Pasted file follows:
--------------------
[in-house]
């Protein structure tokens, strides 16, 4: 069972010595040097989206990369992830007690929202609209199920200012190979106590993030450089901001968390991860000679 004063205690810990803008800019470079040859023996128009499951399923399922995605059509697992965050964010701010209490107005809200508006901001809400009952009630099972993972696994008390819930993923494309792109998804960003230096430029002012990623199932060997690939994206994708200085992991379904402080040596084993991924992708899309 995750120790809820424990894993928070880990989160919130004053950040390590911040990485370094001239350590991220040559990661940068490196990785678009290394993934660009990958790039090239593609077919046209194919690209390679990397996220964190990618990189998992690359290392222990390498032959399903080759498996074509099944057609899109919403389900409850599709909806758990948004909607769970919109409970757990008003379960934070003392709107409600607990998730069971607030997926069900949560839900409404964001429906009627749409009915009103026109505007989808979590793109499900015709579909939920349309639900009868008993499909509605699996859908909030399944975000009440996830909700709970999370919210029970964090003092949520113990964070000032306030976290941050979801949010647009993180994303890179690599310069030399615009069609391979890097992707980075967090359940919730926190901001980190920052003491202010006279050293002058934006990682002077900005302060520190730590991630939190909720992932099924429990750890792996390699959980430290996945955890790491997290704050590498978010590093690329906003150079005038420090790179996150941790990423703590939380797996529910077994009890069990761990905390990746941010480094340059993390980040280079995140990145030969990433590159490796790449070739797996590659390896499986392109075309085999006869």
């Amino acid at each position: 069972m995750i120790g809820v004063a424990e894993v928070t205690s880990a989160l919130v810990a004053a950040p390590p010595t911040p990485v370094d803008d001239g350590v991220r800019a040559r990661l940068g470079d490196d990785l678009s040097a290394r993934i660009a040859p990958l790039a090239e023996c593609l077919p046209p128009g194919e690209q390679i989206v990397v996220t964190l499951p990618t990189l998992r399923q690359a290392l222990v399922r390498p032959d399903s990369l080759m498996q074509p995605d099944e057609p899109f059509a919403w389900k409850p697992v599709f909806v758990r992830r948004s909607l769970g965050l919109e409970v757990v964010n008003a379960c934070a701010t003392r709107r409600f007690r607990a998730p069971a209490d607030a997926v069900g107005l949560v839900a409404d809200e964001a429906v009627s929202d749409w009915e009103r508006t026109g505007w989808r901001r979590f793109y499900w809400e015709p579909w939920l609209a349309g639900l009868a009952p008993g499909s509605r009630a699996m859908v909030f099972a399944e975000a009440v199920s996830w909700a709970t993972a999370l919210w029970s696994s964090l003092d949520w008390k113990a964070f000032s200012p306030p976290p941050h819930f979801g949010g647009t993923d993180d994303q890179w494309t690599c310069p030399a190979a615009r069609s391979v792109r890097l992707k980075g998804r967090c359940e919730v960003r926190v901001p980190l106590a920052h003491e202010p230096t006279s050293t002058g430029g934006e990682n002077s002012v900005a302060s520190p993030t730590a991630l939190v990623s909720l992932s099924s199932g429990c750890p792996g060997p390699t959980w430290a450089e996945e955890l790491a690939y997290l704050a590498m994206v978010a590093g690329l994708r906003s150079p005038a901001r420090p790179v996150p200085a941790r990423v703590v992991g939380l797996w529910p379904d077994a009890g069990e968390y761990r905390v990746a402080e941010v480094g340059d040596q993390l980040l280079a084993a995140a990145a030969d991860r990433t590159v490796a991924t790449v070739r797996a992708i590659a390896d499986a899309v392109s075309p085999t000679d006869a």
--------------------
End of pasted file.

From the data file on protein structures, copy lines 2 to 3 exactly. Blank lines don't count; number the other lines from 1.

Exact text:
């Protein structure tokens, strides 16, 4: 069972010595040097989206990369992830007690929202609209199920200012190979106590993030450089901001968390991860000679 004063205690810990803008800019470079040859023996128009499951399923399922995605059509697992965050964010701010209490107005809200508006901001809400009952009630099972993972696994008390819930993923494309792109998804960003230096430029002012990623199932060997690939994206994708200085992991379904402080040596084993991924992708899309 995750120790809820424990894993928070880990989160919130004053950040390590911040990485370094001239350590991220040559990661940068490196990785678009290394993934660009990958790039090239593609077919046209194919690209390679990397996220964190990618990189998992690359290392222990390498032959399903080759498996074509099944057609899109919403389900409850599709909806758990948004909607769970919109409970757990008003379960934070003392709107409600607990998730069971607030997926069900949560839900409404964001429906009627749409009915009103026109505007989808979590793109499900015709579909939920349309639900009868008993499909509605699996859908909030399944975000009440996830909700709970999370919210029970964090003092949520113990964070000032306030976290941050979801949010647009993180994303890179690599310069030399615009069609391979890097992707980075967090359940919730926190901001980190920052003491202010006279050293002058934006990682002077900005302060520190730590991630939190909720992932099924429990750890792996390699959980430290996945955890790491997290704050590498978010590093690329906003150079005038420090790179996150941790990423703590939380797996529910077994009890069990761990905390990746941010480094340059993390980040280079995140990145030969990433590159490796790449070739797996590659390896499986392109075309085999006869």
């Amino acid at each position: 069972m995750i120790g809820v004063a424990e894993v928070t205690s880990a989160l919130v810990a004053a950040p390590p010595t911040p990485v370094d803008d001239g350590v991220r800019a040559r990661l940068g470079d490196d990785l678009s040097a290394r993934i660009a040859p990958l790039a090239e023996c593609l077919p046209p128009g194919e690209q390679i989206v990397v996220t964190l499951p990618t990189l998992r399923q690359a290392l222990v399922r390498p032959d399903s990369l080759m498996q074509p995605d099944e057609p899109f059509a919403w389900k409850p697992v599709f909806v758990r992830r948004s909607l769970g965050l919109e409970v757990v964010n008003a379960c934070a701010t003392r709107r409600f007690r607990a998730p069971a209490d607030a997926v069900g107005l949560v839900a409404d809200e964001a429906v009627s929202d749409w009915e009103r508006t026109g505007w989808r901001r979590f793109y499900w809400e015709p579909w939920l609209a349309g639900l009868a009952p008993g499909s509605r009630a699996m859908v909030f099972a399944e975000a009440v199920s996830w909700a709970t993972a999370l919210w029970s696994s964090l003092d949520w008390k113990a964070f000032s200012p306030p976290p941050h819930f979801g949010g647009t993923d993180d994303q890179w494309t690599c310069p030399a190979a615009r069609s391979v792109r890097l992707k980075g998804r967090c359940e919730v960003r926190v901001p980190l106590a920052h003491e202010p230096t006279s050293t002058g430029g934006e990682n002077s002012v900005a302060s520190p993030t730590a991630l939190v990623s909720l992932s099924s199932g429990c750890p792996g060997p390699t959980w430290a450089e996945e955890l790491a690939y997290l704050a590498m994206v978010a590093g690329l994708r906003s150079p005038a901001r420090p790179v996150p200085a941790r990423v703590v992991g939380l797996w529910p379904d077994a009890g069990e968390y761990r905390v990746a402080e941010v480094g340059d040596q993390l980040l280079a084993a995140a990145a030969d991860r990433t590159v490796a991924t790449v070739r797996a992708i590659a390896d499986a899309v392109s075309p085999t000679d006869a």